In Finland, the parties responsible for conducting doping tests on athletes are FINCIS, the World Anti-Doping Agency WADA and international sports federations. National sports federations can also request doping tests to be performed by FINCIS. Finnish athletes may also be tested abroad by the national anti-doping organisation of the country in question.
Doping control proceedings are specifically detailed in WADA’s International Standard for Testing and Investigations. Urine, blood or both can be collected as a test sample. Doping testing takes place both in competitions and outside of them.
Doping test types
There are two types of doping tests: in-competition tests and out-of-competition tests. An athlete can be summoned to testing at any time and anywhere, either in their home country or abroad. The invitation is presented to the athlete personally.
In-competition tests refer to doping tests performed in connection with a competition event. Unless stipulated otherwise by an international or otherwise concerned anti-doping organisation, the period of time begins on 11:59 p.m. on the night before the competition the athlete is participating in and ends after the competition and the related sample collection process have been completed.
All known doping agents and methods and any tampering of the sample are examined from samples collected in connection with competitions.
Athletes are drawn or ordered to undergo testing based on ranking, for example, or selected according to the competition rules of the sport. Athletes can also be ordered to take the test by name in the in-competition tests.
Out-of-competition samples are tested for anabolic agents, peptide hormones, growth factors and similar compounds, β2-agonists, hormone and metabolic modulators, diuretics and other masking agents as well as all prohibited methods.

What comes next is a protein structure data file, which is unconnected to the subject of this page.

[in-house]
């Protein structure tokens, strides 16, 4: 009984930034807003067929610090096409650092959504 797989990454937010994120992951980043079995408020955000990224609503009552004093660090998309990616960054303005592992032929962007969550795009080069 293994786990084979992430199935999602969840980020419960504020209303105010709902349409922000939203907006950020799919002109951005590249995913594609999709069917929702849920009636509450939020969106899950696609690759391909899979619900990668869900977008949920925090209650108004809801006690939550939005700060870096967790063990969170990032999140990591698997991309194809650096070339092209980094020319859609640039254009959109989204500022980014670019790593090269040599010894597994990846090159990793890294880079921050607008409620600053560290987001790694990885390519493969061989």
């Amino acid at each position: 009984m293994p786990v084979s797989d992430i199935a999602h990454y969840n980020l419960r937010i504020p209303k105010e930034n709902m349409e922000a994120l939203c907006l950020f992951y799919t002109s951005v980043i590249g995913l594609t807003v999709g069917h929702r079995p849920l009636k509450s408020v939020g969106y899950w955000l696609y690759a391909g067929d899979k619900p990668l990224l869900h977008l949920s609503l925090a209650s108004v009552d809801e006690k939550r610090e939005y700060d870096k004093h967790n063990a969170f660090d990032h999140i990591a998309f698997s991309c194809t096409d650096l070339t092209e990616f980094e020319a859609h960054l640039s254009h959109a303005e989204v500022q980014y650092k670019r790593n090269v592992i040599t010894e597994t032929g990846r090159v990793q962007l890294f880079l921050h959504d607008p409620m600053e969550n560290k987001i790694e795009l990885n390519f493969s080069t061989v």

International sports federations may have rules of their own regarding the substances to be tested. It is the athletes’ responsibility to be aware of the relevant rules.
Selection for testing
Athletes are chosen for out-of-competition doping tests in a targeted manner or by drawing the athletes to be tested during the training of a certain group or from a group athletes on a camp. In target tests, FINCIS of another anti-doping organisation that requested the test has specified that the athlete must undergo a doping test.
Target doping tests are primarily performed on athletes in a testing pool and national team athletes. However, FINCIS can perform target tests on any athlete bound by the anti-doping code both in and out of competitions.
Doping tests are performed by analysing a urine or blood sample or both. The majority of doping tests are performed by analysing urine samples for the presence of prohibited substances or methods. A blood test does not replace a urine test, because it is primarily used to detect different substances and methods.
Blood samples may be taken for the purpose of screening, identifying prohibited substances and methods or as a part of long-term monitoring in order to create an athlete’s personal profile.
Blood samples are collected according to the instructions of the International Standard for Testing and Investigations. The samples are taken by a person who, in addition to training and authorisation provided by FINCIS, has vocational training in health care and is qualified to take blood samples. Blood tests are performed, for example, in order to detect the presence of growth hormone and the use of various artificial substances and methods related to the manipulation of blood.
Doping test samples are analysed in laboratories accredited and supervised by WADA.
Athlete Biological Passport
In the Athlete Biological Passport system, certain biological metrics of an athlete are monitored throughout their sports career. Changes in the athlete’s profile may indicate the use of doping.
The purpose of the Athlete Biological Passport system is to monitor certain biological metrics over a long period of time. For example, the Haematological Module of an athlete includes information on their haematocrit and haemoglobin levels, whereas their Steroidal Module includes information on their testosterone and epitestosterone levels. The results are used to create a profile that defines the personal reference values of the athlete instead of the previously used population-based values.
The Athlete Biological Passport system can be used as a tool for targeting and scheduling testing. It can also be used to indicate indirectly any use of doping agents or methods, i.e. an anti-doping rule violation as specified in the Anti-Doping Code.